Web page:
Unlike some parodies that simply mock a style, films that choose to take a kind of “looking down the nose” approach, Destry Rides Again seems to love westerns and love using the style to have fun. And it works brilliantly. It’s a movie that succeeds as a western and as a comedy. Ultimately, it is simply a lot of fun to watch.

Highly recommended. (See also: Along Came Jones)

See: 20 Movies – The List

Destry Rides Again (bar scene)

20 Movies: Ikiru (1952)

I know people who can’t watch a movie like Ikiru because it’s in black and white and because it is “foreign.” I confess I have to bite my tongue when I hear such things because, while on one hand I understand what they are saying, I find it frustrating that they allow themselves to miss something as wonderful as this movie simply because they can’t give it a chance.

Ikiru isn’t fast paced. It isn’t a spectacle of colour. It isn’t in English; it’s sub-titled. It’s a slow paced meditation in black and white and in Japanese.

It is also one of the best movies ever made.

Ikiru (1952)
directed by Akira Kurosawa

You would think a movie about someone dying of cancer would be a tremendously depressing film but as Akira Kurosawa’s Ikiru shows, it needn’t be.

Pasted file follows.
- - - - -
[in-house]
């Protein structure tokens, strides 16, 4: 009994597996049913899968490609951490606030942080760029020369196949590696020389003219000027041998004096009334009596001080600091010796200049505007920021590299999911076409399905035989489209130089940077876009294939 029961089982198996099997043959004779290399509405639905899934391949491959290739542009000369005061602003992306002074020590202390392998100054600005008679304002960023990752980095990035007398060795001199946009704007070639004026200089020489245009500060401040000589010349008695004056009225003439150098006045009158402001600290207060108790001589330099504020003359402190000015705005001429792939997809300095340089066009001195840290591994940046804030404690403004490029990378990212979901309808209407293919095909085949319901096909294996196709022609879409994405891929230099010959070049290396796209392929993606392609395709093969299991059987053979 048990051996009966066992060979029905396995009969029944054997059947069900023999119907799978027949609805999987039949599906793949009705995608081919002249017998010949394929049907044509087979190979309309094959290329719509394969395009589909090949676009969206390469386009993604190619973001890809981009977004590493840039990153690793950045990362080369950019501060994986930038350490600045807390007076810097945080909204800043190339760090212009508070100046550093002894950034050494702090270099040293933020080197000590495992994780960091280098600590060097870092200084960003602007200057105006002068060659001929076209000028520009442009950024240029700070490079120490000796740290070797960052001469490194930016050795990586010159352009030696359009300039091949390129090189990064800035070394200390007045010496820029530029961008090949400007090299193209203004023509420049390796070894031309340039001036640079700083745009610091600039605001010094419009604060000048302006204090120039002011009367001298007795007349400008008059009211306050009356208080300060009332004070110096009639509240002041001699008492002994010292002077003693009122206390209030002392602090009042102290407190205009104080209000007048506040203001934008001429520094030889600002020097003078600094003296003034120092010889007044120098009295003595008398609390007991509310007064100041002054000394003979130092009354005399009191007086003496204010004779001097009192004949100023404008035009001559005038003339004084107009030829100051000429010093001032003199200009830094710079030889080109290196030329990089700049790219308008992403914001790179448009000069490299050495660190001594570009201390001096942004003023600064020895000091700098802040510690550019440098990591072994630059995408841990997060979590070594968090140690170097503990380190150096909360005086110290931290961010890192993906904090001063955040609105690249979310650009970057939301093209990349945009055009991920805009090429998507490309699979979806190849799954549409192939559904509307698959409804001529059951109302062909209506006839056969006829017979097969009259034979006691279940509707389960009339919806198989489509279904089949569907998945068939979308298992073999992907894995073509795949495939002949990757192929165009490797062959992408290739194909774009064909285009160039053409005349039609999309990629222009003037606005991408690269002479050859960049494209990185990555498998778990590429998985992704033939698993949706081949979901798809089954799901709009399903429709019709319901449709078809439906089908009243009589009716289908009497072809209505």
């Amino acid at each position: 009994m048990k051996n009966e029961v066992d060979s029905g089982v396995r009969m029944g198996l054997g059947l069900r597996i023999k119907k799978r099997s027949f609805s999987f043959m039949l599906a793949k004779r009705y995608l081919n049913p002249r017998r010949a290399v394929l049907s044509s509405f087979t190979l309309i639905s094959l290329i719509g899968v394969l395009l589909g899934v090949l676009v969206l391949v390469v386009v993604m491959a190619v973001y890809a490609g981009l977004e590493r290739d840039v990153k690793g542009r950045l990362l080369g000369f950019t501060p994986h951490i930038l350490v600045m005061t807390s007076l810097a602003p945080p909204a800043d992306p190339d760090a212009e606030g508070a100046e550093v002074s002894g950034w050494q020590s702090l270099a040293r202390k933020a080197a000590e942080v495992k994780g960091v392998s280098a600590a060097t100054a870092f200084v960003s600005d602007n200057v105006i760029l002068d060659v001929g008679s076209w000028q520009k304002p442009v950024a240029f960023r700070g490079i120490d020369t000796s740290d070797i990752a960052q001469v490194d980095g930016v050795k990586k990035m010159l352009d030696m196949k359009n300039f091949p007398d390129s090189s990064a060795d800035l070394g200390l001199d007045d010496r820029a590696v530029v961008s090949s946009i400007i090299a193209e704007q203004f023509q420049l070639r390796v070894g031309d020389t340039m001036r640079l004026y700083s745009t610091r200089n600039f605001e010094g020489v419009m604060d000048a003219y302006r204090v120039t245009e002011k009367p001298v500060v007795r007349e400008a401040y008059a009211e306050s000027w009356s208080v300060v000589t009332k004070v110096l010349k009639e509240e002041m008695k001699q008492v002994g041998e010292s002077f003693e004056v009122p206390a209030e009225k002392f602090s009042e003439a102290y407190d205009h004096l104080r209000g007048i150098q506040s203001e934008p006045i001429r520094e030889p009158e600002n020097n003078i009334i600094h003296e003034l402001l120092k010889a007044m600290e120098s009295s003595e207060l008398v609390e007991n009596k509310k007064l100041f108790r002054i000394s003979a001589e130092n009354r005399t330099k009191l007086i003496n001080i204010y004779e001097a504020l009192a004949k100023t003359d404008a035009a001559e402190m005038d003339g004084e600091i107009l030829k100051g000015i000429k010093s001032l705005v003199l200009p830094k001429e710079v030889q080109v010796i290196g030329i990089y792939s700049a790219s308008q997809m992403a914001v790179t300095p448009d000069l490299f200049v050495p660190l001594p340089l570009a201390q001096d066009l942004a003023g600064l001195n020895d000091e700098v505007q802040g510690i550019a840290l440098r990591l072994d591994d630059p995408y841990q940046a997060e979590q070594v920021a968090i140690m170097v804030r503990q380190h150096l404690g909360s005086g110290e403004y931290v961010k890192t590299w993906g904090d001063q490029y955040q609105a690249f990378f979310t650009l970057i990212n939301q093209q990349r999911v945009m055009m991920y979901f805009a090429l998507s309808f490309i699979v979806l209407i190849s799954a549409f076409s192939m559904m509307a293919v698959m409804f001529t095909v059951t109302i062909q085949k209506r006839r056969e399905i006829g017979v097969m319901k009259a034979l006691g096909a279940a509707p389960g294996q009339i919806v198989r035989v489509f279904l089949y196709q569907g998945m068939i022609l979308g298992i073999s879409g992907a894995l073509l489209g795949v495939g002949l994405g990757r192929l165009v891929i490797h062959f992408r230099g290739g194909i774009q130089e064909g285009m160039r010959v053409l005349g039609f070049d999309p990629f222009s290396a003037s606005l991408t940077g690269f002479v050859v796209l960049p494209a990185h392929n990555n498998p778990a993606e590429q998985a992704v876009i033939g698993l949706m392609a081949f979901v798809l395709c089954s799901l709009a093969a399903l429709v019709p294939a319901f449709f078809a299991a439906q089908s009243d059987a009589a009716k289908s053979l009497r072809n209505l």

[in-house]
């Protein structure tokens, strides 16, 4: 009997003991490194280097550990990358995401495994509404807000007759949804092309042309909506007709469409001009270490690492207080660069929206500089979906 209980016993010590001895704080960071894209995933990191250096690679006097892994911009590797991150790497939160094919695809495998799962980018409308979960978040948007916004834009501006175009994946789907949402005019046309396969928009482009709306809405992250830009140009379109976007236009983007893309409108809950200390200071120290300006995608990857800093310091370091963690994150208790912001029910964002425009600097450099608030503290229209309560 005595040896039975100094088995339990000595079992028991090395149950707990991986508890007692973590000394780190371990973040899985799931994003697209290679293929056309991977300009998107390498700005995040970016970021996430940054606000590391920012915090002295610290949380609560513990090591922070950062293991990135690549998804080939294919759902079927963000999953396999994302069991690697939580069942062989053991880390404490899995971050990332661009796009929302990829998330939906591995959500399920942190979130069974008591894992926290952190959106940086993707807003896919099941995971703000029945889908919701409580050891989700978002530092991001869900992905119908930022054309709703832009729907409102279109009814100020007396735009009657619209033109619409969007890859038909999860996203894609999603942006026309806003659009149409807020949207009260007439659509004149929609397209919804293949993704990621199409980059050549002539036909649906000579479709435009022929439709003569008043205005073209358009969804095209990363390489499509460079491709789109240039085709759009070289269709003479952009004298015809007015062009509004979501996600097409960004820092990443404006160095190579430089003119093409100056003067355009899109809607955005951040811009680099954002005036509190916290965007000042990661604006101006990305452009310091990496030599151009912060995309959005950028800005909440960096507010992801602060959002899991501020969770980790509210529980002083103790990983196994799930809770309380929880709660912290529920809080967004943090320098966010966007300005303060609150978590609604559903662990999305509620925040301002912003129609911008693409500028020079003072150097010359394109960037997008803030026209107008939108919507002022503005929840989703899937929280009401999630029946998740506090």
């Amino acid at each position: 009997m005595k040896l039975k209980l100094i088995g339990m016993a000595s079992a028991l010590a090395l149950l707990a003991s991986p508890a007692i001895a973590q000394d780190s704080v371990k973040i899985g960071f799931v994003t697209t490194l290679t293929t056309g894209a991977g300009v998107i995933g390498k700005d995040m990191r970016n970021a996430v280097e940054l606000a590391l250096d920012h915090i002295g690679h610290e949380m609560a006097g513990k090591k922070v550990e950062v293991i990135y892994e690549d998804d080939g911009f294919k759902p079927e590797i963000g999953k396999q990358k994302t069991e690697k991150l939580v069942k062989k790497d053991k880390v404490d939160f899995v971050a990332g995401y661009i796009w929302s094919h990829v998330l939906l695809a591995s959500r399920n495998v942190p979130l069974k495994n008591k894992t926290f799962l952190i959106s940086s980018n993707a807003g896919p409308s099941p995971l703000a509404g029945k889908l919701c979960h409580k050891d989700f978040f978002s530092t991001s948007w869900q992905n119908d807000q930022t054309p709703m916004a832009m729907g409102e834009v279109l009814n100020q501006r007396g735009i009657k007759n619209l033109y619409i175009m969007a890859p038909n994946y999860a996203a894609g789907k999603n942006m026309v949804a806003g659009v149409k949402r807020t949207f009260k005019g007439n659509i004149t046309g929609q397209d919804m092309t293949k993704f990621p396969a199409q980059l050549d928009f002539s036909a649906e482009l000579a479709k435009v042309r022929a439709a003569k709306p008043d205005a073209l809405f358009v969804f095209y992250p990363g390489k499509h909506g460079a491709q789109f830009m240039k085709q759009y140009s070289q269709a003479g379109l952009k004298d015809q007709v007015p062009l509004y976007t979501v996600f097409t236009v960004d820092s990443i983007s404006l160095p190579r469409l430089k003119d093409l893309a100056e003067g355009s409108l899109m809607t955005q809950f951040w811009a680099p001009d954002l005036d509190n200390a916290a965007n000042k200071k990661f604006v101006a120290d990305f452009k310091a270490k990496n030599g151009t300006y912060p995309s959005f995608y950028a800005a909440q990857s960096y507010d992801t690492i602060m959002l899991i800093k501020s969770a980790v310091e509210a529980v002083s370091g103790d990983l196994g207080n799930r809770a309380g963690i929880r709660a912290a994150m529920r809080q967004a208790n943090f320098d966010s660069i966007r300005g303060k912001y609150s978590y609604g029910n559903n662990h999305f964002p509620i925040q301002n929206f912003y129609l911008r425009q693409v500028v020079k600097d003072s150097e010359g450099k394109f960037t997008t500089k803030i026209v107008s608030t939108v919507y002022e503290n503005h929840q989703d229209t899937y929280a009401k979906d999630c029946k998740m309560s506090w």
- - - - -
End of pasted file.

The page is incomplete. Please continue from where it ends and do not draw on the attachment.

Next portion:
This is because he is not at all concerned with dying. His theme is life, just as the more recent movie by Denys Arcand is – Les Invasions Barbares (The Barbarian Invasions). But this isn’t to say Kurosawa backs away from the unpleasant fact of cancer.

Not only does he not back away from it, he embraces it – almost gleefully as he sets up the story of his main character, Kanji Watanabe (Shinichi Himori).

The movie opens with a shot of Watanabe’s x-ray and an almost officious narrator describing Watanabe’s condition – his current life (which is pretty much nonexistent) and medical condition (dying of stomach cancer).

It opens almost as if God were telling the story of Job.

We’re then shown the pathetic life of Watanabe. He’s a government bureaucrat lost amid the bureaucracy, his goal, like the system’s goal, to do nothing. He has been living this way for thirty years.

Then it’s revealed to him he has cancer and has less than a year to live. It’s interesting that, just as Watanabe in his job attempts to do nothing and keep everything steady and status quo, the doctors refuse to tell him the truth of his condition. Why disturb the waters when there is nothing he can do about it? Better he remain ignorant of his condition.

But he does find out, from another patient, and panics.

In an almost frightened stupor, he stumbles out into the street in what I found to be one of the most striking moments in the movie. It is very quiet as Watanabe enters the street. Then, just as a truck goes by, a cacophony of street sounds erupts.